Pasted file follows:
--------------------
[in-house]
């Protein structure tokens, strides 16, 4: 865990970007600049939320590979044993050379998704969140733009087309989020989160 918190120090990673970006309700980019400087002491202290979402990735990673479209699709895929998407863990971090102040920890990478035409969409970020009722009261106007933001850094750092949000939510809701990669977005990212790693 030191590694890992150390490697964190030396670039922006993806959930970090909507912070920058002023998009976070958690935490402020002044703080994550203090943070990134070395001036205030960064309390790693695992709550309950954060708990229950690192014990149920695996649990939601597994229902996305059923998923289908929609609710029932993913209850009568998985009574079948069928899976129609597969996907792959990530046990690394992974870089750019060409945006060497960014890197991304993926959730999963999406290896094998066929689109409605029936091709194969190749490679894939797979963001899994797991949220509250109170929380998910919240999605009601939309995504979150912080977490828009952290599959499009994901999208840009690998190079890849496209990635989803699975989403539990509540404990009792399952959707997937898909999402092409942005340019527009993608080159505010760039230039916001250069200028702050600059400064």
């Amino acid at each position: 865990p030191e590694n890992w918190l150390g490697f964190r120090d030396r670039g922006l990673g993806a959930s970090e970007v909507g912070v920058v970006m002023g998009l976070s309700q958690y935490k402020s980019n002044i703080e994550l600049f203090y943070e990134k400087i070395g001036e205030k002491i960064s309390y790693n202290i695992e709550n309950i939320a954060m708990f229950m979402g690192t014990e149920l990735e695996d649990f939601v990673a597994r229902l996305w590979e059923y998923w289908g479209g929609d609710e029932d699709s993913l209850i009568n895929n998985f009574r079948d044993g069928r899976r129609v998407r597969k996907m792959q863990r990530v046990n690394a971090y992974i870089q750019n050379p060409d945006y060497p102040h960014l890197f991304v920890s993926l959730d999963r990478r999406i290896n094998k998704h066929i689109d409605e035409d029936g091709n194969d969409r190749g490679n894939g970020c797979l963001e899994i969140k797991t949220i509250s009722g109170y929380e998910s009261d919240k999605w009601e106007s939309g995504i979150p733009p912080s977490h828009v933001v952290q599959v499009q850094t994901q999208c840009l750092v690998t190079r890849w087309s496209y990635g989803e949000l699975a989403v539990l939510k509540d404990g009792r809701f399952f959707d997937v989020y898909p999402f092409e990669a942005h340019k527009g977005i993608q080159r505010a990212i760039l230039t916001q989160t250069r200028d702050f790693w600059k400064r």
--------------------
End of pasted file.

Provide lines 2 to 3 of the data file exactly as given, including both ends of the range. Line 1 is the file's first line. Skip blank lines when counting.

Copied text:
């Protein structure tokens, strides 16, 4: 865990970007600049939320590979044993050379998704969140733009087309989020989160 918190120090990673970006309700980019400087002491202290979402990735990673479209699709895929998407863990971090102040920890990478035409969409970020009722009261106007933001850094750092949000939510809701990669977005990212790693 030191590694890992150390490697964190030396670039922006993806959930970090909507912070920058002023998009976070958690935490402020002044703080994550203090943070990134070395001036205030960064309390790693695992709550309950954060708990229950690192014990149920695996649990939601597994229902996305059923998923289908929609609710029932993913209850009568998985009574079948069928899976129609597969996907792959990530046990690394992974870089750019060409945006060497960014890197991304993926959730999963999406290896094998066929689109409605029936091709194969190749490679894939797979963001899994797991949220509250109170929380998910919240999605009601939309995504979150912080977490828009952290599959499009994901999208840009690998190079890849496209990635989803699975989403539990509540404990009792399952959707997937898909999402092409942005340019527009993608080159505010760039230039916001250069200028702050600059400064």
């Amino acid at each position: 865990p030191e590694n890992w918190l150390g490697f964190r120090d030396r670039g922006l990673g993806a959930s970090e970007v909507g912070v920058v970006m002023g998009l976070s309700q958690y935490k402020s980019n002044i703080e994550l600049f203090y943070e990134k400087i070395g001036e205030k002491i960064s309390y790693n202290i695992e709550n309950i939320a954060m708990f229950m979402g690192t014990e149920l990735e695996d649990f939601v990673a597994r229902l996305w590979e059923y998923w289908g479209g929609d609710e029932d699709s993913l209850i009568n895929n998985f009574r079948d044993g069928r899976r129609v998407r597969k996907m792959q863990r990530v046990n690394a971090y992974i870089q750019n050379p060409d945006y060497p102040h960014l890197f991304v920890s993926l959730d999963r990478r999406i290896n094998k998704h066929i689109d409605e035409d029936g091709n194969d969409r190749g490679n894939g970020c797979l963001e899994i969140k797991t949220i509250s009722g109170y929380e998910s009261d919240k999605w009601e106007s939309g995504i979150p733009p912080s977490h828009v933001v952290q599959v499009q850094t994901q999208c840009l750092v690998t190079r890849w087309s496209y990635g989803e949000l699975a989403v539990l939510k509540d404990g009792r809701f399952f959707d997937v989020y898909p999402f092409e990669a942005h340019k527009g977005i993608q080159r505010a990212i760039l230039t916001q989160t250069r200028d702050f790693w600059k400064r």